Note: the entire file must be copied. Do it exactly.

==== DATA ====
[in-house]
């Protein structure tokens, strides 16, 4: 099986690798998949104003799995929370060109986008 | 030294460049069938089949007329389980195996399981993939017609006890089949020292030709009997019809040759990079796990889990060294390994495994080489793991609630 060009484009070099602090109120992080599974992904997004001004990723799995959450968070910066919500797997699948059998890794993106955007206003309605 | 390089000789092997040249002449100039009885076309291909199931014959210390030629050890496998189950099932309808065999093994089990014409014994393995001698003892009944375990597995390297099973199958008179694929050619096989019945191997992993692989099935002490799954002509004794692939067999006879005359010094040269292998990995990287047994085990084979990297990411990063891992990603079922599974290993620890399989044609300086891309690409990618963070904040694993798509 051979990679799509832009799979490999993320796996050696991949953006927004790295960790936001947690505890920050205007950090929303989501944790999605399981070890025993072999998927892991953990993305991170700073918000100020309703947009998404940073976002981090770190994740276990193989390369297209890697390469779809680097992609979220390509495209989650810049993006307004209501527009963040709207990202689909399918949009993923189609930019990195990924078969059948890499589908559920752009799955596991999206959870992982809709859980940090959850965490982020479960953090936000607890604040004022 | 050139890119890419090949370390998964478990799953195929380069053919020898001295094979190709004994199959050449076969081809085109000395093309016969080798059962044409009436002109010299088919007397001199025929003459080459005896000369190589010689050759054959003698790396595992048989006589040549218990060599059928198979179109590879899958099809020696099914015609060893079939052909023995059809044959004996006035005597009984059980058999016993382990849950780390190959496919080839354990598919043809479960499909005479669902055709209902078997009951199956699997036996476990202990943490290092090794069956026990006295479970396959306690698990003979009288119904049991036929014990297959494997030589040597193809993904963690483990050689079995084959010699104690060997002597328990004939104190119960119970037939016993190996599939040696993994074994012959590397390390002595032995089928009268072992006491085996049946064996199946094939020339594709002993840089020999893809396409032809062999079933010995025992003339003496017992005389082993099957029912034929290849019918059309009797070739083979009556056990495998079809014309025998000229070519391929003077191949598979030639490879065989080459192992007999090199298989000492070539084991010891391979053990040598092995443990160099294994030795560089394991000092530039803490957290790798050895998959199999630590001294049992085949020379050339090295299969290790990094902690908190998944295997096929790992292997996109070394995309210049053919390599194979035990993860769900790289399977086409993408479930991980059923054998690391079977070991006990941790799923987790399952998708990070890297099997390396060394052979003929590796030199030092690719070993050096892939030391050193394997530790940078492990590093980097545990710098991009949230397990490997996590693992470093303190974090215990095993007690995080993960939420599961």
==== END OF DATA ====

[in-house]
């Protein structure tokens, strides 16, 4: 099986690798998949104003799995929370060109986008 | 030294460049069938089949007329389980195996399981993939017609006890089949020292030709009997019809040759990079796990889990060294390994495994080489793991609630 060009484009070099602090109120992080599974992904997004001004990723799995959450968070910066919500797997699948059998890794993106955007206003309605 | 390089000789092997040249002449100039009885076309291909199931014959210390030629050890496998189950099932309808065999093994089990014409014994393995001698003892009944375990597995390297099973199958008179694929050619096989019945191997992993692989099935002490799954002509004794692939067999006879005359010094040269292998990995990287047994085990084979990297990411990063891992990603079922599974290993620890399989044609300086891309690409990618963070904040694993798509 051979990679799509832009799979490999993320796996050696991949953006927004790295960790936001947690505890920050205007950090929303989501944790999605399981070890025993072999998927892991953990993305991170700073918000100020309703947009998404940073976002981090770190994740276990193989390369297209890697390469779809680097992609979220390509495209989650810049993006307004209501527009963040709207990202689909399918949009993923189609930019990195990924078969059948890499589908559920752009799955596991999206959870992982809709859980940090959850965490982020479960953090936000607890604040004022 | 050139890119890419090949370390998964478990799953195929380069053919020898001295094979190709004994199959050449076969081809085109000395093309016969080798059962044409009436002109010299088919007397001199025929003459080459005896000369190589010689050759054959003698790396595992048989006589040549218990060599059928198979179109590879899958099809020696099914015609060893079939052909023995059809044959004996006035005597009984059980058999016993382990849950780390190959496919080839354990598919043809479960499909005479669902055709209902078997009951199956699997036996476990202990943490290092090794069956026990006295479970396959306690698990003979009288119904049991036929014990297959494997030589040597193809993904963690483990050689079995084959010699104690060997002597328990004939104190119960119970037939016993190996599939040696993994074994012959590397390390002595032995089928009268072992006491085996049946064996199946094939020339594709002993840089020999893809396409032809062999079933010995025992003339003496017992005389082993099957029912034929290849019918059309009797070739083979009556056990495998079809014309025998000229070519391929003077191949598979030639490879065989080459192992007999090199298989000492070539084991010891391979053990040598092995443990160099294994030795560089394991000092530039803490957290790798050895998959199999630590001294049992085949020379050339090295299969290790990094902690908190998944295997096929790992292997996109070394995309210049053919390599194979035990993860769900790289399977086409993408479930991980059923054998690391079977070991006990941790799923987790399952998708990070890297099997390396060394052979003929590796030199030092690719070993050096892939030391050193394997530790940078492990590093980097545990710098991009949230397990490997996590693992470093303190974090215990095993007690995080993960939420599961």